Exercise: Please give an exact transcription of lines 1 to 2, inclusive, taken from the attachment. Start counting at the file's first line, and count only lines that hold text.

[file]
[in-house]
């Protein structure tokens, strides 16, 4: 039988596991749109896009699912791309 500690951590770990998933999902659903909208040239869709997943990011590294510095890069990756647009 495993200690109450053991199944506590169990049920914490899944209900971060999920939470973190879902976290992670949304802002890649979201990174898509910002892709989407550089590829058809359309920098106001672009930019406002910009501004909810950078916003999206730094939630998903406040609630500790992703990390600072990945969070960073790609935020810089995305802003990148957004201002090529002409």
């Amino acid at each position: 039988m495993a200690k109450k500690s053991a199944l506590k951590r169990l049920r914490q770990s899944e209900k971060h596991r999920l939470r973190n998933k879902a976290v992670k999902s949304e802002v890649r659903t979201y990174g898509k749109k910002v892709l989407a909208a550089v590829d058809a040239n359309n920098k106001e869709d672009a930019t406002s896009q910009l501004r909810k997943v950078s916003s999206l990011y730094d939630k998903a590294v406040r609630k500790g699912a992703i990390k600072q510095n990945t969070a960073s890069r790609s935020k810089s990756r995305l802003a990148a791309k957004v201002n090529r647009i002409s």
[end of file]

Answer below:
[in-house]
């Protein structure tokens, strides 16, 4: 039988596991749109896009699912791309 500690951590770990998933999902659903909208040239869709997943990011590294510095890069990756647009 495993200690109450053991199944506590169990049920914490899944209900971060999920939470973190879902976290992670949304802002890649979201990174898509910002892709989407550089590829058809359309920098106001672009930019406002910009501004909810950078916003999206730094939630998903406040609630500790992703990390600072990945969070960073790609935020810089995305802003990148957004201002090529002409």